Tuesday, May 24, 2022

Incarcerated Black Men and Mental Health.

December 5, 2018 by  
Filed under Health, News, Opinion, Weekly Columns

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(ThyBlackMan.com) “Historical adversity, which includes slavery, sharecropping and race-based exclusion from health, educational, social and economic resources, translates into socioeconomic disparities experienced by African Americans today. Socioeconomic status, in turn, is linked to mental health: People who are impoverished, homeless, incarcerated or have substance abuse problems are at higher risk for poor mental health.” – (Mental Health America, 2018)

African American men, incarceration rates are continuously questioned and our current criminal justice system for years now, has been labeled the New Jim Crow.  Most African American men who have a history of incarceration, suffers from some type of mental health disorders.  Our prisons and jails continues to be overcrowded and understaffed, which leads to more stress and violence from the inmates and the staff.  African American men who are incarcerated are exposed to traumatic and violent experiences not only while they’re incarcerated, but even once they’ve been released, and are discriminated against, thereafter.

Take into consideration that, in our society today, an African American man with no criminal history, is often, not affected by mental health as much as the one who has been incarcerated.  It is a known fact that the latter man, has more symptoms of depression and psychological mental health issues.  Depression can be caused by continuous discrimination for example.  Our black men who have been incarcerated for a long time, are expected to return to society and live as an upstanding citizen, but have not been given the resources they need to simply survive.  Therefore, they become depressed and most times, return to life a crime because it’s familiar to them.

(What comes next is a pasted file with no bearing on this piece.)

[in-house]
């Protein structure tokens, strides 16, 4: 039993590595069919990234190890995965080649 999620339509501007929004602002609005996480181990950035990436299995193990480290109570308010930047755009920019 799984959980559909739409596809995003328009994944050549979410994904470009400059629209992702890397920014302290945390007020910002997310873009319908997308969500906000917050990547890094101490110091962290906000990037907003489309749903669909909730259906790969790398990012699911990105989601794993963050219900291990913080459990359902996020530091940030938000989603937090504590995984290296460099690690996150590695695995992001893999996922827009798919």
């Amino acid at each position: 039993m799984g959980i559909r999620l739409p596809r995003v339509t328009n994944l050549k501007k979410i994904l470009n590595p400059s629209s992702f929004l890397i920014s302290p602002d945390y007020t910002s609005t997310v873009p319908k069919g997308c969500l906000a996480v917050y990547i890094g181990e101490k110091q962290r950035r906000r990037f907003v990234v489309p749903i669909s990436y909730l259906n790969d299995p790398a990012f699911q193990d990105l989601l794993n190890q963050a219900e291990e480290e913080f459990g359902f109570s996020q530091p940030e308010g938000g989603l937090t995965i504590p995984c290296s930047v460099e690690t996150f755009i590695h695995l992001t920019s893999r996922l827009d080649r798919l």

This is no surprise because good mental health affords a person to cope with the stresses of life and maintain healthy and happy relationships with people.  Incarcerated men, are often separated from their loved ones, who live in poverty or close to it and can’t afford to visit them because our prisons are usually located in rural areas that are not easily accessible to get to, and they are usually located hours away from metropolitan cities.  Not having physical contact with people, especially your loved ones, can be detrimental to anyone’s mental health.

It is disheartening when our African American incarcerated men, can only be treated for their mental health disorders, while incarcerated, because they have free access to the medicines that they need and/or counseling services for support.  But again, once they are released from jail or prison, they lose those valuable medical resources and therapeutic services because now they lack affordable healthcare.  As with any issues or health concerns that requires medical treatment, it is imperative that there are no lapses in care or treatment.

Recidivism rates continue to rise because law enforcement agencies (usually at the city/town level because they come in contact with the alleged criminals first) are not properly trained on mental health issues and therefore, will arrest black men, who are innocent of the alleged crime(s) or they will be arrested for a minor offense.  Hospital beds are full in mental health facilities, so jails and prisons have become the place to house black men who are mentally ill.  Once in custody, these black men who suffers from mental health issues, will eventually become lost in the criminal justice system because they can’t afford the best legal representation.

With barriers created by policymakers to keep any black man from living a life of equality and prosperity like his white counterpart, incarcerated African American men who suffers from mental health illnesses, triggers from deep rooted racial adversity.  Although racism in America has come a long way, it still exists in the healthcare and prison industries that affects our black men overall.  As a community, we must continue to advocate for prison reform and help take care of our brothers, on the inside, they mentally need us.

Staff Writer; Felicia T. Simpson

One may also connect with this sister online over at; FTSimpson.com.

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